2017 Iron Horse Wedding Cuvee
2017 Iron Horse Wedding Cuvee Ample bubbles. Lemon and peach on the palate. Acid balanced with a touch of sweetness. Creamy in the mouth. Finish long and full. A consistently quality sparkling.
A pioneering estate winery founded in 1976, we handcraft California’s most celebrated Sparkling Wines. Our Chardonnays are radiant and Pinot Noir is our rising star. Experience the pleasure of visiting our tasting room in Green Valley of the Russian River Valley, where you’ll sip wines from the vineyards that spill out at your feet.
Iron Horse produces exclusively estate-bottled still and sparkling wines with a distinct “sense of place”. They are specific to the Green Valley of the Russian River Valley AVA, plus the uniqueness of our vineyard, and the vintage at hand. As a result, our wines are elegant, bright, focused, highly nuanced, and silky smooth. They exude quality, grace and optimism. Above all, we strive for balance: balance in the vineyard, balance in the glass. For us, balance equals beauty. We never resort to recipe winemaking. We pride ourselves on our history and our evolution.
Can’t get enough of our delicious wines? We invite you to join our wine club and enjoy the perks of membership. Become part of our extended family, get access to exclusive, limited production Sparkling and Still Wines, complimentary tastings, and special pricing.
Pinot Noir is the dominant red wine grape of Burgundy, now adopted (and extensively studied) in wine regions all over the world. The variety’s elusive charm has carried it to all manner of vineyards.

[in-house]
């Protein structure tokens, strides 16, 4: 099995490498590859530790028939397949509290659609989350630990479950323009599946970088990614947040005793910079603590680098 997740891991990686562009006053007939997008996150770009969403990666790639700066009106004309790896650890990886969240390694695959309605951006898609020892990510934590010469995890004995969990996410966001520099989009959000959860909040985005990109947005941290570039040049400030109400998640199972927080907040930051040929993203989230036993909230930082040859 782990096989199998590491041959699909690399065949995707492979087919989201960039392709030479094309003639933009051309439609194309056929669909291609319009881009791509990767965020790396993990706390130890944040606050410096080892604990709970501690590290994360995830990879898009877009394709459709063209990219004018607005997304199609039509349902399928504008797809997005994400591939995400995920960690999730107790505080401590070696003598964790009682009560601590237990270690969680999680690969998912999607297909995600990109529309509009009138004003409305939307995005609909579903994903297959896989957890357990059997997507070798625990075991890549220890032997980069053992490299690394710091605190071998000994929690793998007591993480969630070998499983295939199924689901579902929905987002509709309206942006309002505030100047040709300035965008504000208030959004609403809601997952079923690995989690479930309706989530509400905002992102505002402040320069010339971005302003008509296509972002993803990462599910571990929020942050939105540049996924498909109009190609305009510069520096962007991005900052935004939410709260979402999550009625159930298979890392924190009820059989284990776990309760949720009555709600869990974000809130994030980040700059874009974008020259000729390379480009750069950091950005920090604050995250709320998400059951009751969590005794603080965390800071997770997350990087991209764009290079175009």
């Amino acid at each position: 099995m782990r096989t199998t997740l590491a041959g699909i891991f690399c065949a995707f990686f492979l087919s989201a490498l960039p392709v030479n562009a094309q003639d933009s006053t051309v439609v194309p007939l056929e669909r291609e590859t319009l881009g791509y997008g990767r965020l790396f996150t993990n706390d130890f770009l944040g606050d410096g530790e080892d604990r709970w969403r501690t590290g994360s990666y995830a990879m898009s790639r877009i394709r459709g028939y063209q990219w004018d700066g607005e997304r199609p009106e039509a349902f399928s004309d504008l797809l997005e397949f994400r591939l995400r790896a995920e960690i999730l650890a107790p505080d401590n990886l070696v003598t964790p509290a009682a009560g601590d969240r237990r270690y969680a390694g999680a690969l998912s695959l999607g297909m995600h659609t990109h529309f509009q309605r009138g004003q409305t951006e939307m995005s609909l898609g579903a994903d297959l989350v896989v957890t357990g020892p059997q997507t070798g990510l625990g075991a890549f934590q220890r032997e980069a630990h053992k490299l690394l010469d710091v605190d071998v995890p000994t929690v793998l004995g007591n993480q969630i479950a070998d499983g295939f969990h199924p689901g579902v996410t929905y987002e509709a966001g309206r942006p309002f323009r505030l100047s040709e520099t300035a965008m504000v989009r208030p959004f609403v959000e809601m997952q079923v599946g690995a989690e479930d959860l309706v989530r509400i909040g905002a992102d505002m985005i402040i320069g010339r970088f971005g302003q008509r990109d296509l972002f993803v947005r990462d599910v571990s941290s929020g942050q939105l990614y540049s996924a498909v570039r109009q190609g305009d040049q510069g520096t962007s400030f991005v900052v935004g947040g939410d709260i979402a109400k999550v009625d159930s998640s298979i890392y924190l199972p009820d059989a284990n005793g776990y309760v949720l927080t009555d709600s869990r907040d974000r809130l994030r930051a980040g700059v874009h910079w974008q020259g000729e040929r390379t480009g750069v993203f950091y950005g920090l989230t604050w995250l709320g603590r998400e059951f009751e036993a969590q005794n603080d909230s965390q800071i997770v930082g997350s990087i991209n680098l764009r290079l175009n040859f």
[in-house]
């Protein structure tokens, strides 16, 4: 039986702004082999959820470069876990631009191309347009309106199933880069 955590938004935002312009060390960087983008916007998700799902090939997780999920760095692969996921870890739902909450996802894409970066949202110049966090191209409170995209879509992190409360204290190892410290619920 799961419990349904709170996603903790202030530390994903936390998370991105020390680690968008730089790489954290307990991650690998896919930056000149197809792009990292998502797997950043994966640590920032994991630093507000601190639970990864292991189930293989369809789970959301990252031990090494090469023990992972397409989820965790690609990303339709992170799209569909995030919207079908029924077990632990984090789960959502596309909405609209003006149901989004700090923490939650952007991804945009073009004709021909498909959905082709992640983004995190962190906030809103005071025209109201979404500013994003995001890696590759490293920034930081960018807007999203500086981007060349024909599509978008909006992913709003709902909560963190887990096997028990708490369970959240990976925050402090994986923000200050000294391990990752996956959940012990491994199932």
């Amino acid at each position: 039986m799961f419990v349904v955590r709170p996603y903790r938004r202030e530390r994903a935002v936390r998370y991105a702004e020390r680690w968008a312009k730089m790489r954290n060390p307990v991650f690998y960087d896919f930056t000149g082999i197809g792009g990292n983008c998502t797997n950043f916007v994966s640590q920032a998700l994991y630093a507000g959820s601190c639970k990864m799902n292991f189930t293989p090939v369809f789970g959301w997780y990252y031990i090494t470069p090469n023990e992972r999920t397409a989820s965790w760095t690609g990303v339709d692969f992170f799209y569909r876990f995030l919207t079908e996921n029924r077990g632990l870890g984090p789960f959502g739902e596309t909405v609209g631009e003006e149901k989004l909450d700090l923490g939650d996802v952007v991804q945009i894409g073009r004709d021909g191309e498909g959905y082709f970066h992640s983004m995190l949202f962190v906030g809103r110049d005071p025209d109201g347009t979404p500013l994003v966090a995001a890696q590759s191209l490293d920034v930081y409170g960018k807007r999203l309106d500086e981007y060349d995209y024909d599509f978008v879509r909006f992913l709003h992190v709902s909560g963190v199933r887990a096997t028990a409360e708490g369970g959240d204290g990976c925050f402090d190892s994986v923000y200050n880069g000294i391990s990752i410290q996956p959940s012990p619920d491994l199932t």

These extend from western Germany (as Spätburgunder) and northern Italy to Chile, South Africa, Australia, New Zealand and the USA. California, Oregon and New Zealand are arguably the greatest centers for the grape outside its home territory. However great Pinot Noir is made in all of these territories.
The essence of Pinot Noir wine is its aroma of red berries and cherry (fresh red cherries in lighter wines and stewed black cherries in weightier examples). Many of the more complex examples show hints of forest floor. Well-built Pinot Noirs, particularly from warmer harvests, suggest leather and violets, sometimes recalling Syrah.
There are two theories regarding the Pinot name. One is that it came about because their bunches are similar in shape to a pine cone (pinot in French).
It may derive, however, from a place name in France such as Pinos or Pignols from where cuttings were obtained. Pignols in the Auvergne, for example, has cultivated Pinot since the Middle Ages.
It was previously believed that Pinot Noir, Pinot Blanc, Pinot Gris, Pinot Meunier, Pinot Précoce (Frühburgunder) et al were members of a “Pinot Family” of distinct grape varieties. But DNA profiling has shown them to share the same genetic fingerprint. Thus, they should properly be considered as mutations or clones of a common variety.